and inevitable consequence of the study of Greek dialectic and philosophy. It is not necessary to sketch the growth of scholasticism, with its barrenness of results in spite of its keen intellectual power, upon ground already fertilised by ecclesiastical pioneers. It will suffice to state the fact that these developments of the Greek spirit were predominant here as in the West: in either case important philosophies rise upon this basis, for the most part professedly ecclesiastical, even when they occasionally struck at the roots of the religious system to which they belonged. In this department, Islam repaid part of its debt to Christianity, for the Arabs became the intellectual leaders of the middle ages.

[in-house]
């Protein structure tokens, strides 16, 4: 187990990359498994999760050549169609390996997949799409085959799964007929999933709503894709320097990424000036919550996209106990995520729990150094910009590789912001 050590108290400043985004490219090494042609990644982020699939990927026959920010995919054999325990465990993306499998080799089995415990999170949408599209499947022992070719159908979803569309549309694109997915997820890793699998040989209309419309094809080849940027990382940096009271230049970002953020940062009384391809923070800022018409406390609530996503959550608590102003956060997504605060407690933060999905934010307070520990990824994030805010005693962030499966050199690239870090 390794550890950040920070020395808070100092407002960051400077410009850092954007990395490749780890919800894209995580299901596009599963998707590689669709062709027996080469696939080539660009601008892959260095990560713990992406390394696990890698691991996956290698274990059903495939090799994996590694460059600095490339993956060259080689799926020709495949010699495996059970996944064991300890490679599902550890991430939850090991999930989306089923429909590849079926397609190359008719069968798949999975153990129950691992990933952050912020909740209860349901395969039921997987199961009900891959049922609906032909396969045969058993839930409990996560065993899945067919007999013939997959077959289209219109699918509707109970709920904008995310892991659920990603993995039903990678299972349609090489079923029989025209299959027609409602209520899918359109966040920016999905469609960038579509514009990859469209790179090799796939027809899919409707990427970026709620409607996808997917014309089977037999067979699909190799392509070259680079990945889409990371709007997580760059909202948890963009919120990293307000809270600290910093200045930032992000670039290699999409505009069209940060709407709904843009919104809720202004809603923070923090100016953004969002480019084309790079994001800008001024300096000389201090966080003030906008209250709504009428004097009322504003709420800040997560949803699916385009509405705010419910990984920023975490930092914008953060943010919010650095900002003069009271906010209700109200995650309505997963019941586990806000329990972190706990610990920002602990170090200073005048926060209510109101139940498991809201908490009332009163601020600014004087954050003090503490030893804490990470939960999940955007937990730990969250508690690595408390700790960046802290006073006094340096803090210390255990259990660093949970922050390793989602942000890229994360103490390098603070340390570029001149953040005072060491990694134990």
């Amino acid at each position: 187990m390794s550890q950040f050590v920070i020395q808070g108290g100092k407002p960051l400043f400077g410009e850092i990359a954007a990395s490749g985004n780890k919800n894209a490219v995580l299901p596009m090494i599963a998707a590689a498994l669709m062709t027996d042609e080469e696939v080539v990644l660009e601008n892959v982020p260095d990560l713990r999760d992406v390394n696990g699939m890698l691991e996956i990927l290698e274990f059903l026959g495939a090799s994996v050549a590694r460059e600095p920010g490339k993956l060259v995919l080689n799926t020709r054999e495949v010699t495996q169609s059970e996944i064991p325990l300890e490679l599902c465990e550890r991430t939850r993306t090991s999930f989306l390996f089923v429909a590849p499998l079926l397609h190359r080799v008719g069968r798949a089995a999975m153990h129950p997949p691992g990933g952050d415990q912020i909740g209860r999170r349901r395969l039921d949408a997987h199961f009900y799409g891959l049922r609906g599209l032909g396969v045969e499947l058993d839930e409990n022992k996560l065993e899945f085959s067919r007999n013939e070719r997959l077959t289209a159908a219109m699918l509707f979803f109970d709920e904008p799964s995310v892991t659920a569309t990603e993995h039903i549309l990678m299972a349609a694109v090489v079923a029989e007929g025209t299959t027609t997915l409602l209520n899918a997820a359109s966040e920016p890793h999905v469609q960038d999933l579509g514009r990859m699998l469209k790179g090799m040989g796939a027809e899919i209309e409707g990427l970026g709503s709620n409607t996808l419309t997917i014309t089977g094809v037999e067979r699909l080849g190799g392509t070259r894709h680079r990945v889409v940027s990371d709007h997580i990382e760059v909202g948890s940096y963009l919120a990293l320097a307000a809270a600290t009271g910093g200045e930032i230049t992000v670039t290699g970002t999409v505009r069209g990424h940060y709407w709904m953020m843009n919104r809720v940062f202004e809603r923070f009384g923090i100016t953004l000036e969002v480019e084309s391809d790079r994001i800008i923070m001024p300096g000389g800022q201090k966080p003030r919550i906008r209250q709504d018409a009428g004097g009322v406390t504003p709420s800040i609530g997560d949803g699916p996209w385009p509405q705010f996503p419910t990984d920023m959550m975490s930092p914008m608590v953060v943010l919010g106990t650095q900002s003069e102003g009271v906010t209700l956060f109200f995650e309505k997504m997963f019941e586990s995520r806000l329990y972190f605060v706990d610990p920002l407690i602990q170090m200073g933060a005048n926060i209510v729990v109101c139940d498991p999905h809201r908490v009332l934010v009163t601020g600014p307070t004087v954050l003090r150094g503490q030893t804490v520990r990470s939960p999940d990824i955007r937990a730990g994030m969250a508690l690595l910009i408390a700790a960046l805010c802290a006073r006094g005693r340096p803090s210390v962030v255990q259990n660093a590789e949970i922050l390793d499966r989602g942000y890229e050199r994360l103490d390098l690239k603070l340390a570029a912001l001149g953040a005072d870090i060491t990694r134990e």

Thus we come to the concluding section of this treatise ; before we enter upon it, two preliminary questions remain for consideration. If Islam was ready to learn from Christianity in every department of
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